Necessity, Convenience, or Luxury?

An exercise in John Michael Greer’s superb book Green Wizardry invites me to list every appliance in my home that’s powered by electricity. And next to each, write what it’s meant to produce: heat, cold, motion, light, or information.

A followup exercise, later in the book, has me note whether each appliance is a Necessity, Luxury, Convenience, or Waste of current.

My results:

Stove – Heat; Convenience

Refrigerator – Cold; Convenience

Electric kettle – Heat; Convenience

Microwave – Heat; Convenience

Toaster oven – Heat; Convenience

Fifth burner – Heat; Convenience

Blender – Motion; Convenience

Lamps/lights – Light; Convenience

Laptop computer – Information; Convenience

Phone/internet – Information; Necessity

Flush toilet – Motion; Convenience and Necessitated by law

Running water – Motion; Convenience and Necessitated by law

Heating pad (kept in medicine closet for emergencies; never used) – Heat; possible Necessity for a guest someday

Notes: Yes, this is really all the appliances I have in my house. I have no water heater; removed it to make space in my studio/office. The microwave and toaster oven were left by a guest and I rarely use them, should probably pass them on to someone else. I have a radio but it is charged by hand-cranking.

The big finds (which were things I had noticed before, but it was helpful to see them laid out this way) were that 1) As helpful as a refrigerator is, I consider it only a convenience, not a necessity; and 2) The only electric-powered items I consider necessities for myself are information devices. Even the laptop computer is not a necessity; though it’s great when I need to type, I can get by without it.

The only electric thing I consider an absolute necessity at this point is my phone with its data plan. Which would be easy to keep charged with just a little solar panel.

That said, I am pretty habituated to the convenience of my electric kettle (which I use every day), electric stove (which I use about 2-3 times a week), blender (which I use in intermittent spurts — I love smoothies and soups!), and the fridge.

However, I am fed up with the electric-power consumption of my giant fridge (it came with the house), which accounts for two-thirds or more of my total power consumption. I’ve just started a new experiment to try to reduce my refrigeration footprint without buying a new fridge — will report to you on my findings as they come out.

Oh, hey! I just noticed another part of the exercise which I had missed before. It says to go over the list of appliances and try to find some approximation of the service that uses no electricity at all.

(Says Mr. Greer: “Don’t worry at this point about whether you could use these alternatives in your present lifestyle; the point is to get you thinking about alternatives, and free up your imagination from the straitjacket of abundant energy.”)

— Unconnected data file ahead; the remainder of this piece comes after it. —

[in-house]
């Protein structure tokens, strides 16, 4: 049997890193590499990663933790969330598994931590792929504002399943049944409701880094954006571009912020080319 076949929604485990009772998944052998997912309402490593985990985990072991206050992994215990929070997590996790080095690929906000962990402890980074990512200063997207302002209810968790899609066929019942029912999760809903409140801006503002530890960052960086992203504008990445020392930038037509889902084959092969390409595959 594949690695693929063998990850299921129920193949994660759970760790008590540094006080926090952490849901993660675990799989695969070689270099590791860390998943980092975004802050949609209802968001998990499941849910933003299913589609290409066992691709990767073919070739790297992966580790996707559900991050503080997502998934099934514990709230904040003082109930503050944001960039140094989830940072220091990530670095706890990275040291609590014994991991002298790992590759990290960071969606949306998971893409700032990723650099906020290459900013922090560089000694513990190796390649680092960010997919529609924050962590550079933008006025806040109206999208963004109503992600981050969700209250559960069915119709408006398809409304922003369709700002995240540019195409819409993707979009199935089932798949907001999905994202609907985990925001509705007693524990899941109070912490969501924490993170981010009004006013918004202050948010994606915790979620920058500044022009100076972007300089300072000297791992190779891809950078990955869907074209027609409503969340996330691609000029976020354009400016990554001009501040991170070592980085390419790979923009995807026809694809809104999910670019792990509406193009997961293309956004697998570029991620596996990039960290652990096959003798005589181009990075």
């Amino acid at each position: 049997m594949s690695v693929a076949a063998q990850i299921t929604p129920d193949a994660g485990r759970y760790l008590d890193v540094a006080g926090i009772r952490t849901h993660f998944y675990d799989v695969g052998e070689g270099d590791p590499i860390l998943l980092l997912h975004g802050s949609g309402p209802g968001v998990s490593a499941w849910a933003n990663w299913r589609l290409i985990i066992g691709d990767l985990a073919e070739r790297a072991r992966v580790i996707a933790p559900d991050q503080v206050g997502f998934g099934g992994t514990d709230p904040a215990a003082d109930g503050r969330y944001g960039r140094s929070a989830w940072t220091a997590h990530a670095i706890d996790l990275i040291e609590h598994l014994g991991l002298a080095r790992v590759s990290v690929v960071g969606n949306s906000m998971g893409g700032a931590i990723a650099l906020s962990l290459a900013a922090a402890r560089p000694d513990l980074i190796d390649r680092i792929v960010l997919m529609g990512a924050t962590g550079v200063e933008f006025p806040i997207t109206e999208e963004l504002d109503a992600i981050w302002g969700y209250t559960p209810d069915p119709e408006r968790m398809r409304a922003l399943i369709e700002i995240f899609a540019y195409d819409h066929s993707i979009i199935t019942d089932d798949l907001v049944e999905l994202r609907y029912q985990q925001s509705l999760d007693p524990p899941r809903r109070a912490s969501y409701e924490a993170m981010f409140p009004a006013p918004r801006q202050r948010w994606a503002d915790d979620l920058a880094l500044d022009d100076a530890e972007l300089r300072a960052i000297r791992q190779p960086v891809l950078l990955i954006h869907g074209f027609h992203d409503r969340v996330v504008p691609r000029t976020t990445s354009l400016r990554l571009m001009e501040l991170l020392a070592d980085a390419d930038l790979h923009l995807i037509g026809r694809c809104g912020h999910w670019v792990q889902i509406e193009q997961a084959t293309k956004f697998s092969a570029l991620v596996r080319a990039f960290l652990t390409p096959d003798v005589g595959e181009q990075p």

So here goes:

Stove – solar oven, haybox, Rocket Stove, Kelly Kettle (already use the first two steadily; need to build a Rocket Stove and/or buy a Kelly Kettle, both of which run on dead twigs and other small dried biomass)

Refrigerator – ?? Zeer pots and root cellars do not work well in this hot humid climate where I live. Maybe icebox (order block ice by the week), but footprint might not be any smaller – need further research. Also, grow more food so I can pick it off the plant on an as-needed basis instead of needing to refrigerate it; learn to make dried fish; make ceviche (it’s easy); expand sauerkraut- and pickle-making skills; invest in a solar-powered fridge (pricey)

Electric kettle – solar oven, Rocket Stove, Kelly Kettle

Microwave – not needed, pass it on

Toaster oven – not needed, pass it on

Fifth burner – solar oven etc

Blender – ?? This one’s hard. Do without smoothies maybe. And make soups by hand-mashing the cooked veggies. Also I have seen bicycle-powered blender setups at festivals, so that would be a possibility too!

Lamps/lights – Do things that don’t require electric lighting such as read a book on my phone, take a walk, sit with a neighbor on the porch; go to bed when it gets dark; go out to a show; read a book on my porch by the absurdly bright light of our city streetlights (I already do all of this)

Laptop computer – just use smartphone

Phone/internet – if I had to do without, could get info by talking with people, going to the public library; and could spread info by giving public talks, speaking at meetings (already do all of this), writing postal letters to friends and family

Flush toilet – use bucket loo (which I have on hand as part of my preparedness kit for hurricanes and other disasters)

Running water – use hand-pumped well water and rainwater tanks (both of which I have on hand and use regularly in addition to the tap water)

Heating pad (kept in medicine closet for emergencies; never used) – use a rock or black bag of sand etc. that’s been heated in the solar oven

Recommended Reading:

Green Wizardry: Conservation, Solar Power, Organic Gardening, and other Hands-On Skills from the Appropriate Tech Toolkit, by John Michael Greer.

This book and its writer have been on my radar for some years. I stumbled on the book in the public library the other day (God/dess bless the librarian at the Edgewater Public Library who set up a “Sustainability Books” display), and Mr. Greer absolutely blew me away with how he expressed things I had felt to be true but not known how to articulate, and/or did not feel confident enough of myself to respect my own expression of them. I will very likely be making other blog entries inspired by this book in the near future, and I have just ordered myself a copy to keep.

(Interesting side note, the Edgewater library was also where a friend of mine stumbled on MY book, Deep Green. And after checking it out and reading it, she ordered herself a copy, which I consider a most high honor.)